It turns out you can teach an old hound dog new tricks. That’s what findings confirmed from an interesting study focused on people over the age of 65. Changes in memory are a natural part of the aging process, but perhaps not the way you think.
An magazine titled, “100 New Health Discoveries” by Time Magazine, states that the University of Southern California’s Margaret Gatz, professor of psychology, gerontology and preventive medicine, cites several examples of increased cognitive performance in the over 65 group. Here are five examples cited from the study:
- Older brains are better able to utilize both brain hemispheres at once, calling on the full spectrum of brain power available.
- Research proves that older adults are better able to process and solve interpersonal dilemmas, and that their people skills are sharper the younger groups.
- Experience sharpens problem-solving and reasoning skills, accounting for the gradual improvement in financial decisions as we mature and age.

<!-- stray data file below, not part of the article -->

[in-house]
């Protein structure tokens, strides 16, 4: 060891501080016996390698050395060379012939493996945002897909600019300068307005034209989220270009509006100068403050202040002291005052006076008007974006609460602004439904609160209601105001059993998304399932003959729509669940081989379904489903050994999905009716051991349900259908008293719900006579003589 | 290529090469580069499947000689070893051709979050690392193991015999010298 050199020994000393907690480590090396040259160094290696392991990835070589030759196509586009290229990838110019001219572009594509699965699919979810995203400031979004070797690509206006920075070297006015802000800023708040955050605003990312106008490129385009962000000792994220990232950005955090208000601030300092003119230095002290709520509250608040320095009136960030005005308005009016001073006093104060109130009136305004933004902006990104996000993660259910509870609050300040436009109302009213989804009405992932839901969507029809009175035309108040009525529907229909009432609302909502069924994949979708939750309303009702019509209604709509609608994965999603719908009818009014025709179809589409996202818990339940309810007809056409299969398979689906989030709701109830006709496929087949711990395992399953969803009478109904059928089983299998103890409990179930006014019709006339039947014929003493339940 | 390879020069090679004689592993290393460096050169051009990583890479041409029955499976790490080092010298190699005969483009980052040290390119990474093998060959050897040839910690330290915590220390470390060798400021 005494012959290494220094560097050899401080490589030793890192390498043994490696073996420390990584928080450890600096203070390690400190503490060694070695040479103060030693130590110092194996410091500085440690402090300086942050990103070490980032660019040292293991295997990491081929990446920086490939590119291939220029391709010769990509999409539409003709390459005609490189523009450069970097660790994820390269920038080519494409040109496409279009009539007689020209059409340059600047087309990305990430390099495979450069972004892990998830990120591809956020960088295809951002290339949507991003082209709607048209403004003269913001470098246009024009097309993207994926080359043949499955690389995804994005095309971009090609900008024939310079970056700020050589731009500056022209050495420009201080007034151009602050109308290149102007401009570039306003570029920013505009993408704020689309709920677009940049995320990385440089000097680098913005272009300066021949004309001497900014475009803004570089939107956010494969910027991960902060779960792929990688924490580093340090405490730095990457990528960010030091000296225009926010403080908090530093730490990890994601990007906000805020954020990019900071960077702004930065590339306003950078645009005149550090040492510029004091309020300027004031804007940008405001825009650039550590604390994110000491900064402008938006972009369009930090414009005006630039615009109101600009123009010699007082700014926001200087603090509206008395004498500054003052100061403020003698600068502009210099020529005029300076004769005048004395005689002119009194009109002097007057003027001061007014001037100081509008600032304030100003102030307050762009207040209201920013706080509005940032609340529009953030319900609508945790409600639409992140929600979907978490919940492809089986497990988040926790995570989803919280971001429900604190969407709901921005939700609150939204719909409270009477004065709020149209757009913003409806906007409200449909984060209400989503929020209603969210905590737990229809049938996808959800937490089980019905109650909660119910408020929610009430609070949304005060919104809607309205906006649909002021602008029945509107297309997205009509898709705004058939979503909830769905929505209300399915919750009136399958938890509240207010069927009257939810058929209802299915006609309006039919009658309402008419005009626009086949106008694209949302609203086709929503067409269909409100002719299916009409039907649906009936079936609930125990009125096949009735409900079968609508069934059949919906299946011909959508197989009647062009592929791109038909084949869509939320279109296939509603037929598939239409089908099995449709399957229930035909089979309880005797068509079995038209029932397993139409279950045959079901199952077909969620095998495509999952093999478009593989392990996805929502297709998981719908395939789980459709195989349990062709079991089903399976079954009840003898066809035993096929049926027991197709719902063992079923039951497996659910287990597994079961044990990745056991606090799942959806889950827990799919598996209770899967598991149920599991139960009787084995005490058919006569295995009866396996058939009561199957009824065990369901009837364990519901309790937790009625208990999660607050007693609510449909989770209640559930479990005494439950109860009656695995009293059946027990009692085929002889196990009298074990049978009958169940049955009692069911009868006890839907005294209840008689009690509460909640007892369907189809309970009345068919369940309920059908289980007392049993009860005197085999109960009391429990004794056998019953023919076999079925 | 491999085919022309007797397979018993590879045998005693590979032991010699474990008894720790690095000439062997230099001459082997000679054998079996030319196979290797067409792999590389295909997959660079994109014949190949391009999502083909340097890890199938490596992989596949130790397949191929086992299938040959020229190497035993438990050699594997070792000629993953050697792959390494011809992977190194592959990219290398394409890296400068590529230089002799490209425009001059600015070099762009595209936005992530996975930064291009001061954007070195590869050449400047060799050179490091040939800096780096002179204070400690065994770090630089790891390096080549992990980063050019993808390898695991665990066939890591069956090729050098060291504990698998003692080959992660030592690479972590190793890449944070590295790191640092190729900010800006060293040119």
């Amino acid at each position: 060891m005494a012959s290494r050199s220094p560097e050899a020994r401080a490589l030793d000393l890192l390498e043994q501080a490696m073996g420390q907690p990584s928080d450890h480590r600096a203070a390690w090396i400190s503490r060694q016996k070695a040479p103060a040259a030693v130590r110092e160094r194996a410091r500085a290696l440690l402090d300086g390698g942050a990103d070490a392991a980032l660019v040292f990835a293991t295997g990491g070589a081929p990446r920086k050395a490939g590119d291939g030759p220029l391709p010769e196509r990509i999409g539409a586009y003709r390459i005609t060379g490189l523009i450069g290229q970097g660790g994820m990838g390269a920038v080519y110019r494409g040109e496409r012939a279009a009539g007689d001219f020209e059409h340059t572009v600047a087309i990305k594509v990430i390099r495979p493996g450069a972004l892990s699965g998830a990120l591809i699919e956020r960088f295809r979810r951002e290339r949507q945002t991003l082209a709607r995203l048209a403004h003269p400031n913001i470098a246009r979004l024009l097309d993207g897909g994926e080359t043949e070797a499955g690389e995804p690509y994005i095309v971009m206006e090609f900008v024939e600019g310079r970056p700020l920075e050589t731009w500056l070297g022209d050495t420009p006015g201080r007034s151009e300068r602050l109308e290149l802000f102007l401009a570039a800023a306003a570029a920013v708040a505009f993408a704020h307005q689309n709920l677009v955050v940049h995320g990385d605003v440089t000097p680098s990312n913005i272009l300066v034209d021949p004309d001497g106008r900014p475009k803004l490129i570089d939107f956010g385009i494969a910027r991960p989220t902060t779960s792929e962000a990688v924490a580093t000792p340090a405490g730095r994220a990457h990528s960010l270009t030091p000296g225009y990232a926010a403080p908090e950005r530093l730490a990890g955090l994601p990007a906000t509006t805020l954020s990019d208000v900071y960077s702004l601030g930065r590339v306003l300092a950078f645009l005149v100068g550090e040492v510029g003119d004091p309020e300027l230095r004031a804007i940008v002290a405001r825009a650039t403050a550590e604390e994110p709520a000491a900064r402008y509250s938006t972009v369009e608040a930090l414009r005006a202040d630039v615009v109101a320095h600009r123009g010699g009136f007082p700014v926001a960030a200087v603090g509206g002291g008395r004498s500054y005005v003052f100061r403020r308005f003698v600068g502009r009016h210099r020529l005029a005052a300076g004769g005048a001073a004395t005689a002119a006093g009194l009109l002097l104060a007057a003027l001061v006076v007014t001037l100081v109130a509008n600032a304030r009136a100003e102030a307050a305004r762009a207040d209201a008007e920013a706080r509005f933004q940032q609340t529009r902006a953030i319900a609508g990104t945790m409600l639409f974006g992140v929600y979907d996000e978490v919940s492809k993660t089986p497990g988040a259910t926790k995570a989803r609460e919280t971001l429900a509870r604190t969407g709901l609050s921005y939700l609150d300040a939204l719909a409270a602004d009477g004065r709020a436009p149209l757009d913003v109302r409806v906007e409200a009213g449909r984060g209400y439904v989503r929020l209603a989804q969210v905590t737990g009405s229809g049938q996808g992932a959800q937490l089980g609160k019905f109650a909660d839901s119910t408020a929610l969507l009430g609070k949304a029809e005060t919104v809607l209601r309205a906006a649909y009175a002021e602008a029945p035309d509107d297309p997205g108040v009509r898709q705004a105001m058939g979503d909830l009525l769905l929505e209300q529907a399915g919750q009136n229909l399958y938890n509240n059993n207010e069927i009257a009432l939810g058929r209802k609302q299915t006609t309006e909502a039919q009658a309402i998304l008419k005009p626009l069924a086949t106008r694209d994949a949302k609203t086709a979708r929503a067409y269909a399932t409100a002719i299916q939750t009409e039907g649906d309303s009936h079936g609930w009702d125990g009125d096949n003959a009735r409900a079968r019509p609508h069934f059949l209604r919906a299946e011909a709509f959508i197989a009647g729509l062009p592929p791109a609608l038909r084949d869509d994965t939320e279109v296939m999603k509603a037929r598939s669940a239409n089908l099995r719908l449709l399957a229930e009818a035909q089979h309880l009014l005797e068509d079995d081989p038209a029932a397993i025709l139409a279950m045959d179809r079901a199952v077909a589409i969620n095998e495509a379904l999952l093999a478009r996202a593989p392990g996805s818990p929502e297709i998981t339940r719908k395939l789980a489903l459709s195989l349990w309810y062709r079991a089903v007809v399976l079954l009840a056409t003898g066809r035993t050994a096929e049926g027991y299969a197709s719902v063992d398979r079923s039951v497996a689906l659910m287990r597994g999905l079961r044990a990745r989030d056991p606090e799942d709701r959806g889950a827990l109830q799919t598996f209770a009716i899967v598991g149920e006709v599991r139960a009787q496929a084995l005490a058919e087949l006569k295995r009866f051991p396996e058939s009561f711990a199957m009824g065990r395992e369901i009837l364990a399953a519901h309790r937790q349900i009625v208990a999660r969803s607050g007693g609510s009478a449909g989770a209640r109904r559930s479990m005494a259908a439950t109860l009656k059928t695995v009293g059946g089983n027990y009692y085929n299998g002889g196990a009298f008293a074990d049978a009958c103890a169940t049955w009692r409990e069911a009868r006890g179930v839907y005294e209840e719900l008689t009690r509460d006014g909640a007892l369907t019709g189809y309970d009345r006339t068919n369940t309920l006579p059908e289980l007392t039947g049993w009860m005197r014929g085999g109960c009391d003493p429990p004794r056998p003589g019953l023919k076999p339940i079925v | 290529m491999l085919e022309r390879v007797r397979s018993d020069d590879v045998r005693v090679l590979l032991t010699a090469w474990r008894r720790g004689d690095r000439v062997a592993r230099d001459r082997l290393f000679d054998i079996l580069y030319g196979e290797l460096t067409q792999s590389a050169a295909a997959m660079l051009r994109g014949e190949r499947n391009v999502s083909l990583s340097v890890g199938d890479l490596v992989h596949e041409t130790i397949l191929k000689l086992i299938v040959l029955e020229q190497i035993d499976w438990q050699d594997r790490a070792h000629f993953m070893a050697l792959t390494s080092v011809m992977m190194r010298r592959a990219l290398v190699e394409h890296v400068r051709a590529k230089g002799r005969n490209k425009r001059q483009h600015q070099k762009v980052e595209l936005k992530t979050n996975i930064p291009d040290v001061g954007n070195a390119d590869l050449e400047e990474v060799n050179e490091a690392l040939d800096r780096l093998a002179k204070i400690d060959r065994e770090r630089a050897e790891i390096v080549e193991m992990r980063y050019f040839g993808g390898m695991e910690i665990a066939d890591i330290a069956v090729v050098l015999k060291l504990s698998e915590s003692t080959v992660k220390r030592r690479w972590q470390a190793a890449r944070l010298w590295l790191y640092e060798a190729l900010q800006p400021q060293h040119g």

- Emotional control is more easily achieved between the ages of 61 and 81, as we gain better strategies to handle impulsiveness.
- Studies reveal that aging helps promote a positive outlook as we attempt to focus on the upside of life.
Historically notable figures that have made significant contributions well beyond the over 65 mark includes acclaimed architect, Frank Lloyd Wright, who remained active in his field until his death, shortly before his 92nd birthday. The artistic icon, Picasso, died at the age of 91, with paint stains encrusted beneath his fingernails. At a time when the average life expectancy was 35 years, Galileo, lived to the ripe age of 74, publishing his last paper only a few years earlier. Other notable late bloomers include Colonel Sanders, the founder of Kentucky Fried Chicken; and let’s not forget Betty White, who made her successful acting comeback in 2009 and is still going strong at the age of 93.
Longevity gives the brain a second chance to achieve bucket list goals, such as publishing a practical field manual based on your professional work experiences. Consider the gratification in creating a personal memoir or scrapbook with favorite photographs of milestones with friends and family. It’s never too late to learn some basic French or Spanish language skills to enhance the cultural experience of a long-overdue European adventure that may be part of your future.